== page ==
I was fortunate enough to read an early version of I Am Fartacus. I live for funny and this novel delivers, twisting traditional ideas of hero and villain to hilarious effect. As Chub and his misfit crew set out to take down popular Archer’s evil empire, Mark somehow manages to make both sides sympathetic, pushing the reader to see the whole situation. Fartacus is a wonderful addition to any middle grade collection AND I got the author to answer some questions. Awesome, right?? Here we go…
Where did your love of books/storytelling/reading/writing/etc. come from?
Probably in part because stories were the only part of school that I enjoyed. Also, my mom was functionally illiterate. She read with me every night, but what I didn’t find out until much later was that she was learning to read by reading with me.
What was the hardest part of writing I Am Fartacus? (And how often did you crack yourself up in the process?)
The hardest part for me was remaining focused and just finishing the work. I believe that persistence beats talent any day.
How did you know I crack myself up? My wife is a writer too, and she sometimes has to leave the room when I’m writing because I laugh so much. The weird part is that I don’t feel like I’m laughing at my own jokes so much as I’m laughing at the characters and the things they say and do. I also laugh a lot when I’m revising and re-reading because I honestly forget most of the funny stuff right after I write it.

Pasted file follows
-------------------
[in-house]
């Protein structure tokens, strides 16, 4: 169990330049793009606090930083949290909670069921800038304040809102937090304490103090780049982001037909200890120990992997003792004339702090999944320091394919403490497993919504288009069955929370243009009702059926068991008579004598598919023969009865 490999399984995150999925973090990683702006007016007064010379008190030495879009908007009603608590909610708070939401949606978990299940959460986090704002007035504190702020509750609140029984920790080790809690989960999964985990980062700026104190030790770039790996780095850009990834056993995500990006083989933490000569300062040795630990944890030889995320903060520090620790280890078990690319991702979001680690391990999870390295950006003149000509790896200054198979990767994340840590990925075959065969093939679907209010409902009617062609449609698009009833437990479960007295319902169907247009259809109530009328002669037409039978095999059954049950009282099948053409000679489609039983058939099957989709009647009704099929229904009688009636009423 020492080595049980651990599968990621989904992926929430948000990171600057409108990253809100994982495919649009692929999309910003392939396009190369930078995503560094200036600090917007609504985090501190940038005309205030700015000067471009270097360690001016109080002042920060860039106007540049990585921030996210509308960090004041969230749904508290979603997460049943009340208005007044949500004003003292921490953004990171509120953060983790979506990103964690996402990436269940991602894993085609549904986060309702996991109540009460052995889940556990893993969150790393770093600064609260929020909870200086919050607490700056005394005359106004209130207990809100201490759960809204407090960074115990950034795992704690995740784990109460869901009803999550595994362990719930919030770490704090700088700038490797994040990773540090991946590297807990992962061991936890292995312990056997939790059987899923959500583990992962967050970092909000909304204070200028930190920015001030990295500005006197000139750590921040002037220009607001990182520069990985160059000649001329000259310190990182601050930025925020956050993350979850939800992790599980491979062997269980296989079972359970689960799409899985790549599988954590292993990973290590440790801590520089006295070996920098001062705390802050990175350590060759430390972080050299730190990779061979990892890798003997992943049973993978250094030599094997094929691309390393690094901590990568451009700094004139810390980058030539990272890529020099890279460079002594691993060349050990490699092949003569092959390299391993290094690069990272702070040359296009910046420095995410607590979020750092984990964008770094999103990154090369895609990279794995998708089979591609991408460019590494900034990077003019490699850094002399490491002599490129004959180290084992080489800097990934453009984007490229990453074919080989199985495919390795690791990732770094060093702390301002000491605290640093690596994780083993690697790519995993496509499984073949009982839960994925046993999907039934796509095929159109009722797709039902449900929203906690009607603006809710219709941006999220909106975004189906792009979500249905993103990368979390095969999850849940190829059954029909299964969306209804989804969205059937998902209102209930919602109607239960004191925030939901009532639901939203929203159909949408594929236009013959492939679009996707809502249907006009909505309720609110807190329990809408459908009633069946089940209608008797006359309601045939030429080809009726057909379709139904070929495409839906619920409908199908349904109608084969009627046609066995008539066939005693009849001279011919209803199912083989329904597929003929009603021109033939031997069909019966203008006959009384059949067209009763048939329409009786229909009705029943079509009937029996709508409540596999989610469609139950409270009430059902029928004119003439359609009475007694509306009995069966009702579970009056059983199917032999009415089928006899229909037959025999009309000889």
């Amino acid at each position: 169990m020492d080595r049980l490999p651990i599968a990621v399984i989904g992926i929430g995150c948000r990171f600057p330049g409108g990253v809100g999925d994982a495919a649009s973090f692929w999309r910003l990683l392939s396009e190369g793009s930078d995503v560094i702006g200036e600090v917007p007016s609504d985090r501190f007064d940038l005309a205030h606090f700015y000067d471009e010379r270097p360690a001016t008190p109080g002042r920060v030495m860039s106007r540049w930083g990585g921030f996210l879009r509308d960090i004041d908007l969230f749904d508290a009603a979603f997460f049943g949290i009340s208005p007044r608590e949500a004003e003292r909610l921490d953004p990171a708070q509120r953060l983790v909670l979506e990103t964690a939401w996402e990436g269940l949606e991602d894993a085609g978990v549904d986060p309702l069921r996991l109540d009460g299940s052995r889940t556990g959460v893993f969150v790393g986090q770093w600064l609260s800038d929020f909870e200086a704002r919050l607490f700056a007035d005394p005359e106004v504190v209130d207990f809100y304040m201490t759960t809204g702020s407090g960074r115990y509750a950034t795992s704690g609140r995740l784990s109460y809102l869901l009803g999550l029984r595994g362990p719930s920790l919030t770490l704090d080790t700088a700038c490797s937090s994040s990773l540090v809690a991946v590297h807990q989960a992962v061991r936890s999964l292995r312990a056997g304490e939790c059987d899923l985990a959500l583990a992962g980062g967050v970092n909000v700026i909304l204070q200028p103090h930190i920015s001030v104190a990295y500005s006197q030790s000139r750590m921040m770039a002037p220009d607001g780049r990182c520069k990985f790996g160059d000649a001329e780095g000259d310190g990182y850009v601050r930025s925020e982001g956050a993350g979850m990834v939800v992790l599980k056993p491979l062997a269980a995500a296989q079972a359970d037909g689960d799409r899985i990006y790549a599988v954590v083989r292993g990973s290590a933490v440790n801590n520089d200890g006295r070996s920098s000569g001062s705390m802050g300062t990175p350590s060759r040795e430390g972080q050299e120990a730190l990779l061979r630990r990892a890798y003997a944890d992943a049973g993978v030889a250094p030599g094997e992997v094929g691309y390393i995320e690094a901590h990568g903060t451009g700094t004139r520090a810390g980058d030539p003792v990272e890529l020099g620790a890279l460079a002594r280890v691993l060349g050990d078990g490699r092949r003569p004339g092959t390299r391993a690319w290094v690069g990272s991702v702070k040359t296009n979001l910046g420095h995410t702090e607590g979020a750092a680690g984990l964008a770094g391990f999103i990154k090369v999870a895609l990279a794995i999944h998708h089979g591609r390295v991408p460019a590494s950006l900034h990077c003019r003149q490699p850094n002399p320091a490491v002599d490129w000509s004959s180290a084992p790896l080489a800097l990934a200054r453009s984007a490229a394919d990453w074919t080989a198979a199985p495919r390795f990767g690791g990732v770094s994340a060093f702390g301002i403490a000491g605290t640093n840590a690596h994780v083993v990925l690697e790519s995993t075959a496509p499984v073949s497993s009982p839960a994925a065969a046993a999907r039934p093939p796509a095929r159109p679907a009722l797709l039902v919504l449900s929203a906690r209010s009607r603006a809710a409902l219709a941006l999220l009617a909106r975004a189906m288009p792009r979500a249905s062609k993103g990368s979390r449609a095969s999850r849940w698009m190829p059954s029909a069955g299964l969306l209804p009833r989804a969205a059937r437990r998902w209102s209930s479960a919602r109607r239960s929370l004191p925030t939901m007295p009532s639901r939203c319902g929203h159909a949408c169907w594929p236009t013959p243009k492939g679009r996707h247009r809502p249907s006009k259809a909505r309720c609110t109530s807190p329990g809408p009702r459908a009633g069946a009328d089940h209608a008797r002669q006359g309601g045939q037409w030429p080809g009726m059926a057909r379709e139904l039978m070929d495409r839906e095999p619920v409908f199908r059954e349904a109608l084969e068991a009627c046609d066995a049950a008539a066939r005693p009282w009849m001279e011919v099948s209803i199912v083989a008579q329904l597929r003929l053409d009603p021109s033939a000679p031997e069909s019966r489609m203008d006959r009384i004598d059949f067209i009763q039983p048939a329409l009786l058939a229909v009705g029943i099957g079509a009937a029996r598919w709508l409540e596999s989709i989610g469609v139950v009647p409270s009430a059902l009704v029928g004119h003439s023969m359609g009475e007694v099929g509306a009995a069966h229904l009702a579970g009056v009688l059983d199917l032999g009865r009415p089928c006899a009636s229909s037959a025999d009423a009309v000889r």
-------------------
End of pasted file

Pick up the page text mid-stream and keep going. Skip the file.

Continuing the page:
Chub is so relatable as a middle grade hero. Did it take time to get him right or did he arrive fully formed, albeit bald, in your head?
He arrived pretty much fully formed, but then he evolved during revisions. Early on he really fancied himself as Alanmoore’s resident supervillain against the resident superhero, the Arch (who was originally called “the Chad”.) My agent convinced me to tone down that part of his character to make him more relatable. I wasn’t super keen at first, since I’d always envisioned him that way, but she was right. He’s much more sympathetic now, which I think sweetens the emotional growth he goes through by the end.
Is Archer based on anyone you knew in middle school? Do you enjoy writing good guys or bad guys more?
Archer isn’t anyone in particular. He’s an amalgam of kids we all knew who got these seemingly superhuman powers years before anyone else.
I suppose I prefer bad guys, but they have to be relatable to be truly interesting. Although Chub is kind of an anti-hero, Archer, the ostensible hero, is actually the bad guy in this book. But I hope he becomes relatable enough that readers will feel something for him by the end.
Who are your favorite authors?
For adult works I like Neil Gaiman, Stephen King, Hemmingway, Tom Wolff, Tom Robbins, Chuck Palahniuk.
For Kidlit I love Neil Gaiman, Marcus Zusak, Roald Dahl, Shel Silverstein, Eoin Colfer, Neal Shusterman, Nancy Farmer, just to name a few.
What is your favorite thing to do when not writing?
I love to read, do crosswords, garden with my wife, and golf.
What are you working on right now?
I’ve heard from a lot of kids who are really into graphic novels, and wish Fartacus had illustrations. So, I’m working on a new book about a kid who thinks his dad might be a superhero. I’m hoping it’ll be illustrated, comic book style, to go along with the superhero/villain theme.
How do you prefer readers get in touch with you?